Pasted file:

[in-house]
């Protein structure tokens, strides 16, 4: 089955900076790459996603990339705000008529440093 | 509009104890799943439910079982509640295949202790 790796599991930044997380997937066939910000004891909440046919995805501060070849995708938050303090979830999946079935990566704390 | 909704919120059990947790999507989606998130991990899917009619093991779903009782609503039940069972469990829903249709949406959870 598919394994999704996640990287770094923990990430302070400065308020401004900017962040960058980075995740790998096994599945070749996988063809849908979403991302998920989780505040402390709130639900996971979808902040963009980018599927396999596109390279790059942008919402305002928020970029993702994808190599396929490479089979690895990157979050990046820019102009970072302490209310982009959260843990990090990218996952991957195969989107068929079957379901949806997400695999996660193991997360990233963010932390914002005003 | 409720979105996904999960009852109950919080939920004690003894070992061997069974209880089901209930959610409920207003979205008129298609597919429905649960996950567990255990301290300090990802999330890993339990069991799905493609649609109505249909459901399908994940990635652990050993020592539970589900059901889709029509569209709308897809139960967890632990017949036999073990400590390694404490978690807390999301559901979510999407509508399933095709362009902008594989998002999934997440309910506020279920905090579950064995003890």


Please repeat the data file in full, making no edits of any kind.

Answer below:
[in-house]
């Protein structure tokens, strides 16, 4: 089955900076790459996603990339705000008529440093 | 509009104890799943439910079982509640295949202790 790796599991930044997380997937066939910000004891909440046919995805501060070849995708938050303090979830999946079935990566704390 | 909704919120059990947790999507989606998130991990899917009619093991779903009782609503039940069972469990829903249709949406959870 598919394994999704996640990287770094923990990430302070400065308020401004900017962040960058980075995740790998096994599945070749996988063809849908979403991302998920989780505040402390709130639900996971979808902040963009980018599927396999596109390279790059942008919402305002928020970029993702994808190599396929490479089979690895990157979050990046820019102009970072302490209310982009959260843990990090990218996952991957195969989107068929079957379901949806997400695999996660193991997360990233963010932390914002005003 | 409720979105996904999960009852109950919080939920004690003894070992061997069974209880089901209930959610409920207003979205008129298609597919429905649960996950567990255990301290300090990802999330890993339990069991799905493609649609109505249909459901399908994940990635652990050993020592539970589900059901889709029509569209709308897809139960967890632990017949036999073990400590390694404490978690807390999301559901979510999407509508399933095709362009902008594989998002999934997440309910506020279920905090579950064995003890």